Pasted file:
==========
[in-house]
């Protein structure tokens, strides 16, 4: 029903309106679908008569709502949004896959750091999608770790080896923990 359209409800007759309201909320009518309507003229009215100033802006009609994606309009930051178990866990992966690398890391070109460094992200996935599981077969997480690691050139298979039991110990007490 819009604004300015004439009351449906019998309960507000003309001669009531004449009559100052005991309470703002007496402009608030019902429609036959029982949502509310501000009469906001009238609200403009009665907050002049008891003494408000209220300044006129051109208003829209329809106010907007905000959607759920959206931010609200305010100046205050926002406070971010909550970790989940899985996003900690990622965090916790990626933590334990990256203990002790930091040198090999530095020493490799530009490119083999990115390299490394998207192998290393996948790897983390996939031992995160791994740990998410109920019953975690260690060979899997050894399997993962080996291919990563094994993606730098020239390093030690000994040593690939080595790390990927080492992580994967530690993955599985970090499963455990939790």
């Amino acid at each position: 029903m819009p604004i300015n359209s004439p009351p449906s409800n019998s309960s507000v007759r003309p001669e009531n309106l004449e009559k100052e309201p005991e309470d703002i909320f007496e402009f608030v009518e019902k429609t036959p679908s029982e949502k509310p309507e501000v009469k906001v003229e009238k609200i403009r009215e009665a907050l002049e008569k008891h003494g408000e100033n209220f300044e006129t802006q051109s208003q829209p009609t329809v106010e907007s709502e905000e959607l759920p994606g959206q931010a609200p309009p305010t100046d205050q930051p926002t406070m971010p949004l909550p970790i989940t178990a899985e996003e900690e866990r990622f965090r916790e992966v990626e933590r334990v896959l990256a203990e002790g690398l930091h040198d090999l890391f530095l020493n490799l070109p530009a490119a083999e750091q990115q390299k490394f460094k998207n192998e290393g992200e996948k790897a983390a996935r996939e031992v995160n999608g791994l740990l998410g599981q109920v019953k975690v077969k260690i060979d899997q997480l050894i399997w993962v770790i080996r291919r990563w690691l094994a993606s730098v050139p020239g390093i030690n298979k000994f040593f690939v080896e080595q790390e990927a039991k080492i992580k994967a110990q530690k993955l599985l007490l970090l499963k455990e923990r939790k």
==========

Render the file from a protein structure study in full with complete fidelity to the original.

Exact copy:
[in-house]
């Protein structure tokens, strides 16, 4: 029903309106679908008569709502949004896959750091999608770790080896923990 359209409800007759309201909320009518309507003229009215100033802006009609994606309009930051178990866990992966690398890391070109460094992200996935599981077969997480690691050139298979039991110990007490 819009604004300015004439009351449906019998309960507000003309001669009531004449009559100052005991309470703002007496402009608030019902429609036959029982949502509310501000009469906001009238609200403009009665907050002049008891003494408000209220300044006129051109208003829209329809106010907007905000959607759920959206931010609200305010100046205050926002406070971010909550970790989940899985996003900690990622965090916790990626933590334990990256203990002790930091040198090999530095020493490799530009490119083999990115390299490394998207192998290393996948790897983390996939031992995160791994740990998410109920019953975690260690060979899997050894399997993962080996291919990563094994993606730098020239390093030690000994040593690939080595790390990927080492992580994967530690993955599985970090499963455990939790």
């Amino acid at each position: 029903m819009p604004i300015n359209s004439p009351p449906s409800n019998s309960s507000v007759r003309p001669e009531n309106l004449e009559k100052e309201p005991e309470d703002i909320f007496e402009f608030v009518e019902k429609t036959p679908s029982e949502k509310p309507e501000v009469k906001v003229e009238k609200i403009r009215e009665a907050l002049e008569k008891h003494g408000e100033n209220f300044e006129t802006q051109s208003q829209p009609t329809v106010e907007s709502e905000e959607l759920p994606g959206q931010a609200p309009p305010t100046d205050q930051p926002t406070m971010p949004l909550p970790i989940t178990a899985e996003e900690e866990r990622f965090r916790e992966v990626e933590r334990v896959l990256a203990e002790g690398l930091h040198d090999l890391f530095l020493n490799l070109p530009a490119a083999e750091q990115q390299k490394f460094k998207n192998e290393g992200e996948k790897a983390a996935r996939e031992v995160n999608g791994l740990l998410g599981q109920v019953k975690v077969k260690i060979d899997q997480l050894i399997w993962v770790i080996r291919r990563w690691l094994a993606s730098v050139p020239g390093i030690n298979k000994f040593f690939v080896e080595q790390e990927a039991k080492i992580k994967a110990q530690k993955l599985l007490l970090l499963k455990e923990r939790k």